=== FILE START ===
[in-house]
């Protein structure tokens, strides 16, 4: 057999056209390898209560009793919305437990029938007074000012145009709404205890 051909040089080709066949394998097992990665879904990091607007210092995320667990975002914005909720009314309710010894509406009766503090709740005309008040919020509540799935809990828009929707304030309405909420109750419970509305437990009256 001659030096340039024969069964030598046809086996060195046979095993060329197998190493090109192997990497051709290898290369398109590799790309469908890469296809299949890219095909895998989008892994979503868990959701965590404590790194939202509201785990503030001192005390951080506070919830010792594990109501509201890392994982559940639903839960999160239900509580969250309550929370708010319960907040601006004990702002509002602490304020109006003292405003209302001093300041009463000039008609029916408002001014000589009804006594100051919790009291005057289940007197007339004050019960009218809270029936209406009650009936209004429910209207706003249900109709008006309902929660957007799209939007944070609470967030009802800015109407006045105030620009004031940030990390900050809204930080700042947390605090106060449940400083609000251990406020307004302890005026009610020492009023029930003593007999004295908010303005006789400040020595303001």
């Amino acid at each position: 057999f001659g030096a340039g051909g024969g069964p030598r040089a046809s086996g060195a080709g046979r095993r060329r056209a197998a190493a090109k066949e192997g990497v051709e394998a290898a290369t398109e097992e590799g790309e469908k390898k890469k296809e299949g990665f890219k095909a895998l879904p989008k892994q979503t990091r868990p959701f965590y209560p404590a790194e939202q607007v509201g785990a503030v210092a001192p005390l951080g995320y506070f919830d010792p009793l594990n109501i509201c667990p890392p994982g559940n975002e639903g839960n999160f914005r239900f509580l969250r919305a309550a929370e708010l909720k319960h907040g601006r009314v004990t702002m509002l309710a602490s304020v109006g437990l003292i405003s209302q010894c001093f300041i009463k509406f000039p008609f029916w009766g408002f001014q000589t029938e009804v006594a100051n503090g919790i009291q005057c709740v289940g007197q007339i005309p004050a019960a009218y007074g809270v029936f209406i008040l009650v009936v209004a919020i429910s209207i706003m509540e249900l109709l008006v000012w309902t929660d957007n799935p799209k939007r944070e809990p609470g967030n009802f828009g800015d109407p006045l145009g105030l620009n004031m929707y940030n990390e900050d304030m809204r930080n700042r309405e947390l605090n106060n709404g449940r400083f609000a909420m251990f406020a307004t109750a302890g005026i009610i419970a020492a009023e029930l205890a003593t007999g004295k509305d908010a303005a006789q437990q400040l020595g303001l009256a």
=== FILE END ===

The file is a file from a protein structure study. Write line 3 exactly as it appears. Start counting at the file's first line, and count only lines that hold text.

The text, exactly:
């Amino acid at each position: 057999f001659g030096a340039g051909g024969g069964p030598r040089a046809s086996g060195a080709g046979r095993r060329r056209a197998a190493a090109k066949e192997g990497v051709e394998a290898a290369t398109e097992e590799g790309e469908k390898k890469k296809e299949g990665f890219k095909a895998l879904p989008k892994q979503t990091r868990p959701f965590y209560p404590a790194e939202q607007v509201g785990a503030v210092a001192p005390l951080g995320y506070f919830d010792p009793l594990n109501i509201c667990p890392p994982g559940n975002e639903g839960n999160f914005r239900f509580l969250r919305a309550a929370e708010l909720k319960h907040g601006r009314v004990t702002m509002l309710a602490s304020v109006g437990l003292i405003s209302q010894c001093f300041i009463k509406f000039p008609f029916w009766g408002f001014q000589t029938e009804v006594a100051n503090g919790i009291q005057c709740v289940g007197q007339i005309p004050a019960a009218y007074g809270v029936f209406i008040l009650v009936v209004a919020i429910s209207i706003m509540e249900l109709l008006v000012w309902t929660d957007n799935p799209k939007r944070e809990p609470g967030n009802f828009g800015d109407p006045l145009g105030l620009n004031m929707y940030n990390e900050d304030m809204r930080n700042r309405e947390l605090n106060n709404g449940r400083f609000a909420m251990f406020a307004t109750a302890g005026i009610i419970a020492a009023e029930l205890a003593t007999g004295k509305d908010a303005a006789q437990q400040l020595g303001l009256a």